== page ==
4. Shoppers on New York's Fifth Avenue patronize a street vendor offering $5 jewelry on Nov. 23. (Richard Drew / AP) Back to slideshow navigation
  5. Jasmine Britton, 18, of Huntington Beach rests while shopping at the Los Cerreitos Center mall in Cerritos, Calif. on Nov. 23. (Bret Hartman / Reuters) Back to slideshow navigation
  6. Shoppers wait in a checkout line Nov. 23 at a Kmart store in Braintree, Mass. (Allison Joyce / Getty Images) Back to slideshow navigation
  7. Shoppers crowd the first floor of Macy's department store in New York on Friday, Nov. 23, after the store opened at midnight. (Stan Honda / AFP - Getty Images) Back to slideshow navigation
  8. Teaje Price, left, and Kristi Marshall celebrate as they enter a Best Buy store in Mayfield Heights, Ohio, on Nov. 23. They planned on buying a television and a Blu-ray player. (Tony Dejak / AP) Back to slideshow navigation
  9. Chris Dispenza of Vicksburg, Miss., tries to keep his daughter Jayde Dispenza, 8, awake as they wait to enter a Best Buy store Friday morning in Jackson, Miss. The Dispenzas waited in line for a couple of hours before entering the store after midnight. (Rogelio V. Solis / AP) Back to slideshow navigation
  10. A child sits and waits with a guitar at a Macy's store in New York on Nov. 23. (Carlo Allegri / Reuters) Back to slideshow navigation
  11. Protesters supporting workers' rights demonstrate outside a Walmart store in Chicago on Nov. 23. (John Gress / Reuters) Back to slideshow navigation
  12. Victoria Wachowiak pushes a shopping cart with a 50-inch televison at Target in Burbank, Calif., on Thursday, Nov. 22. The shopping frenzy known as "Black Friday" kicked off earlier this year, with retailers like Target Corp and Toys R Us moving their openings to Thursday night. (Jonathan Alcorn / Reuters) Back to slideshow navigation
  13. Target Manager Jay Fitzgerald welcomes shoppers as they flood his store in Harbison, S.C. Fitzgerald, who recently retired from the Air Force after 27 years of service, took over the Harbison Target just three and a half weeks ago. (C. Michael Bergen / Zuma Press) Back to slideshow navigation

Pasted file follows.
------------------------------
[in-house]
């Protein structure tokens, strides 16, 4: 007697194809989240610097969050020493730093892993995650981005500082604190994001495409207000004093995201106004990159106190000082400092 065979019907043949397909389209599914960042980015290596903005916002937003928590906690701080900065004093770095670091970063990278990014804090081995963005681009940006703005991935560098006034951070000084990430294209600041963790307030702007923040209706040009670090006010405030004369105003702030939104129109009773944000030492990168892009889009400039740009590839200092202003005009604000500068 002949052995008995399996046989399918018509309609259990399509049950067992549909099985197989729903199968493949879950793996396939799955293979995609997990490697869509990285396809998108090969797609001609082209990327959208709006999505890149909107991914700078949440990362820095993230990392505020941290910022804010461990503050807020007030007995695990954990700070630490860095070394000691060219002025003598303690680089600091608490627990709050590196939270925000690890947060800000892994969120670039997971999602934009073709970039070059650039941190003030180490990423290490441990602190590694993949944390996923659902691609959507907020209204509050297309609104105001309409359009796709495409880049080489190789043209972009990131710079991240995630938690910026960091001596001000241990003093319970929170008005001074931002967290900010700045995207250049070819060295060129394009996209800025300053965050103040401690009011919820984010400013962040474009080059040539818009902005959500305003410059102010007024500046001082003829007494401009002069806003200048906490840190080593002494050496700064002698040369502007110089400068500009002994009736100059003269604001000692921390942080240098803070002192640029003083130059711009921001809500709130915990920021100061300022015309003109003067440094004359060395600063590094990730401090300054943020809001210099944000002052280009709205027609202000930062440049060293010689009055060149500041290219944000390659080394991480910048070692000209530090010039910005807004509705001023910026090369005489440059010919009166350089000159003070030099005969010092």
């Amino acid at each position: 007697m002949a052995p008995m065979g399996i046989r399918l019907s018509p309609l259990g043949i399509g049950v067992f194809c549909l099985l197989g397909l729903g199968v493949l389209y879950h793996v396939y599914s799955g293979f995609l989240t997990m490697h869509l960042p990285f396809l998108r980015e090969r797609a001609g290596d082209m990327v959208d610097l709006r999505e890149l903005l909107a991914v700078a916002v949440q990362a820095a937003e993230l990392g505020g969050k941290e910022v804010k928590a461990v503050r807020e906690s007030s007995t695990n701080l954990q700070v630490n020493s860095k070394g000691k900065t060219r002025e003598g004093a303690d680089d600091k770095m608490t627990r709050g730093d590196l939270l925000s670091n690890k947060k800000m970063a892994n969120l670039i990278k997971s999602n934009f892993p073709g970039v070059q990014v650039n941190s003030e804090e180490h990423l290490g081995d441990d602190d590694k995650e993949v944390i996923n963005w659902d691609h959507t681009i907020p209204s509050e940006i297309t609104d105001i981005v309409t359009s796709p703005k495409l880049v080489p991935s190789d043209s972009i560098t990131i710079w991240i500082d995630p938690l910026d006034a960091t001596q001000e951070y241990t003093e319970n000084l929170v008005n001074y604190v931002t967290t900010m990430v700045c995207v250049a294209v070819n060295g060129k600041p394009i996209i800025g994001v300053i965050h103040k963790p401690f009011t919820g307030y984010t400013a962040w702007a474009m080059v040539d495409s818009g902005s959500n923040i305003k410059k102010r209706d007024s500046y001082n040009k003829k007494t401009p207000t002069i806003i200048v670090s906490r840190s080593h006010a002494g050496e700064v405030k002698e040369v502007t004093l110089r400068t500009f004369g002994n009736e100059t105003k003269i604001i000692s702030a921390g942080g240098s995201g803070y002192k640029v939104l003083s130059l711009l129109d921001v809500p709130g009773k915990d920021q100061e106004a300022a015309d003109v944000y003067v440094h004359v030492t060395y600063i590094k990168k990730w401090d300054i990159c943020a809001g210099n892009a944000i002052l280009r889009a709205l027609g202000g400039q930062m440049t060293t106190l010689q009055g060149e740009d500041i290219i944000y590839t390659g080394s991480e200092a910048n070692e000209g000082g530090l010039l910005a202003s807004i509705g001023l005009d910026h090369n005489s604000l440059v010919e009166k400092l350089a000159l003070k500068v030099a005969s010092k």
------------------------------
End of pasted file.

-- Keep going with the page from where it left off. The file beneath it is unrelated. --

14. Best Buy employees participate in a group huddle as they prepare to open the store on Nov. 22 in Naples, Fla. (Spencer Platt / Getty Images) Back to slideshow navigation
  15. Customers shop for televisions at Target in Burbank, Calif., on Nov. 22. (Jonathan Alcorn / Reuters) Back to slideshow navigation
  16. Shoppers wait in line for the 8 p.m. opening of the Times Square Toys R Us store in the lead-up to Black Friday in New York on Nov. 22. (John Minchillo / AP) Back to slideshow navigation
  17. Dora Hurtado waits in line at a Toys R Us store in Pembroke Pines, Fla., Nov. 22, 2012. (J Pat Carter / AP) Back to slideshow navigation
  18. Customers wait in line for door-buster deals at a Kmart in Chicago on Nov. 22. Kmart was the first major retailer nationwide to kick off pre-Black Friday shopping on Thanksgiving morning at 6 a.m. (John Konstantaras / AP) Back to slideshow navigation
  19. Mercy and Ozzy Dominquez try to stay warm as they wait outside a Best Buy store in Pembroke Pines, Fla., late Thursday. (J Pat Carter / AP) Back to slideshow navigation
  20. Bargain hunters grab video games and DVDs at the 8 p.m. opening of Wal-Mart's 'Black Friday' sale on Thanksgiving Day in Fairfax, Va., Nov. 22, 2012. Though Black Friday has traditionally been the day after Thanksgiving, a new trend that industry watchers label 'Black Friday creep' has pushed the opening of the Christmas shopping season to Thanksgiving Day. (Jim Lo Scalzo / EPA) Back to slideshow navigation
  21. A cashier checks the authenticity of $100 bills at the register of a Toys R Us store in Manchester, N.H., Nov. 22. (Jessica Rinaldi / Reuters) Back to slideshow navigation
  22. A boy carries a stack of toys inside a Toys R Us store in Manchester, N.H., Nov. 22. (Jessica Rinaldi / Reuters) Back to slideshow navigation
  23. Customers check a store flyer as they line up outside a Toys R Us store in Times Square in New York City, Nov. 22. (Carlo Allegri / Reuters) Back to slideshow navigation
  24. A shopper from South America stands with carts loaded with clothes from the Tommy Hilfiger store at Miami's Dolphin Mall on Nov. 22. (J Pat Carter / AP) Back to slideshow navigation
  25. Shoppers file into a Target store in Chicago, Nov. 22. (John Gress / Reuters) Back to slideshow navigation